Again, the last voices of reason in economics seem to be at the the CBPP. Robert Greenstein wrote last week:
"The nation is on an unsustainable fiscal course, and policymakers need to make major changes in policy. As a number of bipartisan panels have recommended over the past year, policymakers should aim to stabilize the debt as a share of the economy (the Gross Domestic Product) so the debt does not rise relentlessly as a share of the economy. That would put the nation on what economists define as a sustainable budget path.
To achieve this goal, policymakers should aim to balance the primarybudget — the budget other than interest payments on the debt. As these panels have explained, stabilizing the debt — and avoiding the specter of a debt explosion in future decades — is the key, not balancing the totalbudget (i.e., the budget including interest payments). As a rough rule of thumb, if the budget excluding interest payments is in balance, then the debt will not grow faster than the economy. That means running total budget deficits of no more than about 3 percent of GDP.  In short, balancing the total budget isn't necessary to put us on a sustainable course and reassure financial markets. Stabilizing the debt is."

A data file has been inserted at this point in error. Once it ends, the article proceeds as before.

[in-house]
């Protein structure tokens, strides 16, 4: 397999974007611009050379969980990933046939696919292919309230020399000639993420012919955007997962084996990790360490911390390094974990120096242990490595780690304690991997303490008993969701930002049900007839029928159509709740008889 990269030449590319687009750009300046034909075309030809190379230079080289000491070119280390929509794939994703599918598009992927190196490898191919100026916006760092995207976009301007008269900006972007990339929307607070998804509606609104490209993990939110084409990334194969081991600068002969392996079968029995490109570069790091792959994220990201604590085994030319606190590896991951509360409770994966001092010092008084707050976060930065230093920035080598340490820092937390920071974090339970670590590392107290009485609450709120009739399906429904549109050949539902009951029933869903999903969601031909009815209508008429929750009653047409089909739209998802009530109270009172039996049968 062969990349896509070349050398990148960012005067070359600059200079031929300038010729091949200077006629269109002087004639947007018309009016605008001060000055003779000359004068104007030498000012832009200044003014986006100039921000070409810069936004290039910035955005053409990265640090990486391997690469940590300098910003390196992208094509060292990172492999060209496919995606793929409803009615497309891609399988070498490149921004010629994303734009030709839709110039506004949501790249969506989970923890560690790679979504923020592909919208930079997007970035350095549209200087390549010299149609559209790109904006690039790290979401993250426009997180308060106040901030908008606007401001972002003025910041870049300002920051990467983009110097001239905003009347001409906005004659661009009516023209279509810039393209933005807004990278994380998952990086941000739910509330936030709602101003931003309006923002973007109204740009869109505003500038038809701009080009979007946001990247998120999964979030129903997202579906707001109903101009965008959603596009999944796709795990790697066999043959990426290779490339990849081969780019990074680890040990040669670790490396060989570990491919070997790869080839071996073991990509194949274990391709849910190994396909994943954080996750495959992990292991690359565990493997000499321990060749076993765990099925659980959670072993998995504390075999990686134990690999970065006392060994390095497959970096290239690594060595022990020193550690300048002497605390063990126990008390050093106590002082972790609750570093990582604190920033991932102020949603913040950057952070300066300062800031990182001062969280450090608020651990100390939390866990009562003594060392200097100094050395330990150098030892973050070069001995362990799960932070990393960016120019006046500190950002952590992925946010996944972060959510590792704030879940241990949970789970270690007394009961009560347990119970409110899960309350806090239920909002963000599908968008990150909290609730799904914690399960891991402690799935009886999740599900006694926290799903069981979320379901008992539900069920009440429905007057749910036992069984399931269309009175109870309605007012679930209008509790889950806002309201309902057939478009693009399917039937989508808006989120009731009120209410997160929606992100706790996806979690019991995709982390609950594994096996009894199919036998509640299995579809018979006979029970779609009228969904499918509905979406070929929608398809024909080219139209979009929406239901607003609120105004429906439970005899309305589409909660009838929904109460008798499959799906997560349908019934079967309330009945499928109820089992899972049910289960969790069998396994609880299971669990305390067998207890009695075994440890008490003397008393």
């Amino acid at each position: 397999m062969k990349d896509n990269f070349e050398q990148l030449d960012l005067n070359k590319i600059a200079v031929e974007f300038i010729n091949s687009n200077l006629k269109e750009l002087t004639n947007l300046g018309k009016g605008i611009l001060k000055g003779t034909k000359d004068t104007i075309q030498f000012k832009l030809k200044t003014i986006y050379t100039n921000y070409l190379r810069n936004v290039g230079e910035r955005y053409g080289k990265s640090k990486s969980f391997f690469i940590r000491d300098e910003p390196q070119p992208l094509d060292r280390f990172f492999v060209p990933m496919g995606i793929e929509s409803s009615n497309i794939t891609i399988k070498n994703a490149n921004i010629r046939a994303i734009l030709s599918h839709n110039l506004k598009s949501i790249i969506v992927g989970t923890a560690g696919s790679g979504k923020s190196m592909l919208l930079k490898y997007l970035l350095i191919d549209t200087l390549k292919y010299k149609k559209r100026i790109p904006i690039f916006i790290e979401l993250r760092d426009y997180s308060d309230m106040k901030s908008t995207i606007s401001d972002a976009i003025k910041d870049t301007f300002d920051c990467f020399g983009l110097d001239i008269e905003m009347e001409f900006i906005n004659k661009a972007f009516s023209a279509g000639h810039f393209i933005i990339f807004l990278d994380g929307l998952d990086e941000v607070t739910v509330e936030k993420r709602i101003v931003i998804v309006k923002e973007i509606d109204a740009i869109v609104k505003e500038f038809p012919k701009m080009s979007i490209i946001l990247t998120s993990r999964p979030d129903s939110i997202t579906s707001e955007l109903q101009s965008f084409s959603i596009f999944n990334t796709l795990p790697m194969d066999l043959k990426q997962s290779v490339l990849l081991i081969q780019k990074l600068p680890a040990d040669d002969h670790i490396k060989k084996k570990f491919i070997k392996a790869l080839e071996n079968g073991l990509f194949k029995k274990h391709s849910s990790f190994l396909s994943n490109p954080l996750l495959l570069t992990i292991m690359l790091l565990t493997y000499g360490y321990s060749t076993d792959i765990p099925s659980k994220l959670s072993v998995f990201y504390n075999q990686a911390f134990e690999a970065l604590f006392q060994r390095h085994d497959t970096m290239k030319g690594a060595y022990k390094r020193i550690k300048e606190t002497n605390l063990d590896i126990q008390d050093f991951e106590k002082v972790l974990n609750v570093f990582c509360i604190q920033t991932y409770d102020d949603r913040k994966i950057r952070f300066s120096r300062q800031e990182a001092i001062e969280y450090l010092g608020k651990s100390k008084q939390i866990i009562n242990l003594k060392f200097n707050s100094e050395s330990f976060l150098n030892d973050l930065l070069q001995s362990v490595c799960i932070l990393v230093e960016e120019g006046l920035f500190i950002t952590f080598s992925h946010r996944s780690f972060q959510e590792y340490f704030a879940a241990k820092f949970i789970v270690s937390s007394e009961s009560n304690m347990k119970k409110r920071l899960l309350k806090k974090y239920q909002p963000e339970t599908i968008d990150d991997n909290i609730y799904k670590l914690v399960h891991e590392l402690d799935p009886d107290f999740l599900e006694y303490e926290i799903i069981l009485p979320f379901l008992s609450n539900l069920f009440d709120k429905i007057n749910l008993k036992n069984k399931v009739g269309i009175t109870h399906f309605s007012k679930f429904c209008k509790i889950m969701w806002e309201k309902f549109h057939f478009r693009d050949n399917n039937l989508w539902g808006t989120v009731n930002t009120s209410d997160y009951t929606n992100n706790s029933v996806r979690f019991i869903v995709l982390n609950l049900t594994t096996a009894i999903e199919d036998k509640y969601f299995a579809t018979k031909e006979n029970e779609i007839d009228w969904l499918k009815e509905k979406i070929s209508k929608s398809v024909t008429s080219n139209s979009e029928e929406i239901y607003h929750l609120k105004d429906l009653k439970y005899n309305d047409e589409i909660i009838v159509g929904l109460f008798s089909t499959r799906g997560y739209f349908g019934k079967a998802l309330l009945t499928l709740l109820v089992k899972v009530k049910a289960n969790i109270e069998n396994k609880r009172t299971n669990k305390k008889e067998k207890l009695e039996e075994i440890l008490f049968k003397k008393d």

Please read the entire piece. Our future actually does depend upon it.